Moreover, posthumously, the tracks have a newfound sting. Although it’s bittersweet to reflect on how far Easy Mac with the cheesy raps has journeyed stylistically, it’s more than fitting for Swimming to serve as the final culmination of everything Mac worked to perfect within his music. It’s heavy, intimate and a powerhouse. Plus, after earning Mac his first-ever Grammy nomination, his fifth and final album will remain as his forever legacy in the hearts of all fans, heeding the message to never stop swimming even when it feels like you’re drowning.

Listen: Mac Miller – Swimming

11. Florence + The Machine – High as Hope, [Virgin EMI; 2018]

By Maria Lubanovic, Copy Editor

With gorgeous layered instrumentals and Florence Welch’s ethereal soprano voice, High as Hope delivers everything that we have come to expect from a Florence + The Machine album. High as Hope is a mastery of musical highs and lows, deeply rooted in natural imagery and powerful emotion. Welch touches on concepts of hunger for love and a need for acceptance and grace even as people destroy themselves. Florence + The Machine are known for being almost untouchable spiritual beings through previous albums, but Welch is able to ground herself on tracks like “Hunger” and “South London Forever” as a real person with experiences as real as her listeners. She sings about taking drugs, coming clean and ruining her sister’s birthday. This doesn’t mean Welch has abandoned her poetic streak, as tracks like “Sky Full of Song” catapult listeners back into the mystical world that Florence + The Machine has so meticulously cultivated. It’s just been calmed and grounded into something different.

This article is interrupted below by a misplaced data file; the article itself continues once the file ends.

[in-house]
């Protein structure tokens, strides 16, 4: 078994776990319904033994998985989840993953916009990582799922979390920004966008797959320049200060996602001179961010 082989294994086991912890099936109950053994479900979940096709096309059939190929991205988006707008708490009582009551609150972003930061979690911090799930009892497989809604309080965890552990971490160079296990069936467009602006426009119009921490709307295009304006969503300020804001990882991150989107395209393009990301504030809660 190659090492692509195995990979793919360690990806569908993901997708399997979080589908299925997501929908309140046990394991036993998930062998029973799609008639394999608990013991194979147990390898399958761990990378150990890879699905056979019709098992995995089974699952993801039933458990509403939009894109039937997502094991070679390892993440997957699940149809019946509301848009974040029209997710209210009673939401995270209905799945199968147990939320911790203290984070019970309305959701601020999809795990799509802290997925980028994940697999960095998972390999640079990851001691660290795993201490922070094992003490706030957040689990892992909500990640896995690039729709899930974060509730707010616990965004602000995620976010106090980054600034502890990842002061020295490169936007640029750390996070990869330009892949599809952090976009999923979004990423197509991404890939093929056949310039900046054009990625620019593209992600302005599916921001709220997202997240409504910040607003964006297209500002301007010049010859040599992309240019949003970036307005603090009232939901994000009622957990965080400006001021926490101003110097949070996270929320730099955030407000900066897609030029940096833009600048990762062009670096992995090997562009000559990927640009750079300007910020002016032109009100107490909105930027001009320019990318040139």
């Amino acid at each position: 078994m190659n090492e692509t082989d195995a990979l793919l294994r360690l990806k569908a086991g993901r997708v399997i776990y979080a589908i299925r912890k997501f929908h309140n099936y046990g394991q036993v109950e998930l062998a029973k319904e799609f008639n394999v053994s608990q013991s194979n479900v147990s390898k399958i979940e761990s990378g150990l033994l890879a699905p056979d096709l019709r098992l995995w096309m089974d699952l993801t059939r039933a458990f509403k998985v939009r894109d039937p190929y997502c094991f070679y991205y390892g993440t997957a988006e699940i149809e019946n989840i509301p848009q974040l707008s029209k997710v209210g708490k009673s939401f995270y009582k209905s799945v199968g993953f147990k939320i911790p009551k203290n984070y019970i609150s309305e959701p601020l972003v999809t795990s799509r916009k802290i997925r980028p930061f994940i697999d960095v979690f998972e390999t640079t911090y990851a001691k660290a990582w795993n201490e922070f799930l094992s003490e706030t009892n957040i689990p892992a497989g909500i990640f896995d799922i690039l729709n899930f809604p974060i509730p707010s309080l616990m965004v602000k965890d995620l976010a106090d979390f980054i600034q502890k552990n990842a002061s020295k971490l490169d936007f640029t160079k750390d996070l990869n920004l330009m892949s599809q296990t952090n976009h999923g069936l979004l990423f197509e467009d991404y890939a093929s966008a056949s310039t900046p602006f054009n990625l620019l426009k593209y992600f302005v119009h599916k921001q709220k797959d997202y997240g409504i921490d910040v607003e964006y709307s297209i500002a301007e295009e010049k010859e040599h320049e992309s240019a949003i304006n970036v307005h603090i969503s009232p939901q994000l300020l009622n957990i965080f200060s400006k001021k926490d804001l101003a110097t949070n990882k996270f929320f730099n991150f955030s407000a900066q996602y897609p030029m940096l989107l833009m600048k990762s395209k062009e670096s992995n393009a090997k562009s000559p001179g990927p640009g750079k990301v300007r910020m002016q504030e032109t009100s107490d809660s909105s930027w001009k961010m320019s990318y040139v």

Listen: Florence + The Machine – High as Hope 

12. Brockhampton – iridescence, [Question Everything; 2018]

By Kwase Lane, Staff Writer

In their latest release iridescence, Brockhampton brought the experimental sound that always lurked in their previous projects to the forefront of their sound. After the sudden ejection of one of the groups most important members, it wouldn’t have been strange for the Internet’s First Boyband to take a little time off to redevelop their sound. Instead, just six months later, they release this. It’s really commendable how quickly they picked up the pieces of what many would have viewed as a disaster. iridescence may not be everyone’s favorite album from the collective, but the skills showcased on almost every song on the album shows how adaptable and talented everyone in the group really is.

Listen: Brockhampton – iridescence

Read the full review for iridescence here.

13. Vince Staples – FM!, [Def Jam; 2018]

By Emily DiAlbert, Copy Editor